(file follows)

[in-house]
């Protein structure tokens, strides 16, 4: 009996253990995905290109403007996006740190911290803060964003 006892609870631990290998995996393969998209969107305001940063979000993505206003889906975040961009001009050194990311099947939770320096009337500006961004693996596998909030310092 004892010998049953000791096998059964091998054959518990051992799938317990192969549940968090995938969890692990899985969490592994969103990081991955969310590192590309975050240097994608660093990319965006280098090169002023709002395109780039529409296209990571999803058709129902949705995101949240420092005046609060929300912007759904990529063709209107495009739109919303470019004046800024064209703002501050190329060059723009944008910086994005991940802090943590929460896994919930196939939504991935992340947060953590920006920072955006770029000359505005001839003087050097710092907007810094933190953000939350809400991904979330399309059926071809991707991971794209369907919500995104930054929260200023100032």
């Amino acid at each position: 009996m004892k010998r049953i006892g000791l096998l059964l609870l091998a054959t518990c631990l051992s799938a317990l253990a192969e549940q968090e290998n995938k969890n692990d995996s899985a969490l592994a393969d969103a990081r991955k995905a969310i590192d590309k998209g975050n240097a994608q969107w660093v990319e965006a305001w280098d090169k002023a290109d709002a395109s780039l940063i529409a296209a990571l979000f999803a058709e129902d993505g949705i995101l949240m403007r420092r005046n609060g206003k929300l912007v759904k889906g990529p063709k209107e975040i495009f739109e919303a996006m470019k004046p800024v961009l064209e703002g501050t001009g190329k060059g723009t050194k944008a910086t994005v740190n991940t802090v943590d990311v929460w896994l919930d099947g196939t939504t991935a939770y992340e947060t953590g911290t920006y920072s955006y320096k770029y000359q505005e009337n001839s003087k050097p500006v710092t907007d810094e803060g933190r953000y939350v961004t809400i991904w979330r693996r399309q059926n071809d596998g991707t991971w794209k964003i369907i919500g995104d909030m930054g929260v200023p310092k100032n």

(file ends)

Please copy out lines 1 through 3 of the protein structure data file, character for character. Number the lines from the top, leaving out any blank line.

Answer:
[in-house]
């Protein structure tokens, strides 16, 4: 009996253990995905290109403007996006740190911290803060964003 006892609870631990290998995996393969998209969107305001940063979000993505206003889906975040961009001009050194990311099947939770320096009337500006961004693996596998909030310092 004892010998049953000791096998059964091998054959518990051992799938317990192969549940968090995938969890692990899985969490592994969103990081991955969310590192590309975050240097994608660093990319965006280098090169002023709002395109780039529409296209990571999803058709129902949705995101949240420092005046609060929300912007759904990529063709209107495009739109919303470019004046800024064209703002501050190329060059723009944008910086994005991940802090943590929460896994919930196939939504991935992340947060953590920006920072955006770029000359505005001839003087050097710092907007810094933190953000939350809400991904979330399309059926071809991707991971794209369907919500995104930054929260200023100032």
């Amino acid at each position: 009996m004892k010998r049953i006892g000791l096998l059964l609870l091998a054959t518990c631990l051992s799938a317990l253990a192969e549940q968090e290998n995938k969890n692990d995996s899985a969490l592994a393969d969103a990081r991955k995905a969310i590192d590309k998209g975050n240097a994608q969107w660093v990319e965006a305001w280098d090169k002023a290109d709002a395109s780039l940063i529409a296209a990571l979000f999803a058709e129902d993505g949705i995101l949240m403007r420092r005046n609060g206003k929300l912007v759904k889906g990529p063709k209107e975040i495009f739109e919303a996006m470019k004046p800024v961009l064209e703002g501050t001009g190329k060059g723009t050194k944008a910086t994005v740190n991940t802090v943590d990311v929460w896994l919930d099947g196939t939504t991935a939770y992340e947060t953590g911290t920006y920072s955006y320096k770029y000359q505005e009337n001839s003087k050097p500006v710092t907007d810094e803060g933190r953000y939350v961004t809400i991904w979330r693996r399309q059926n071809d596998g991707t991971w794209k964003i369907i919500g995104d909030m930054g929260v200023p310092k100032n």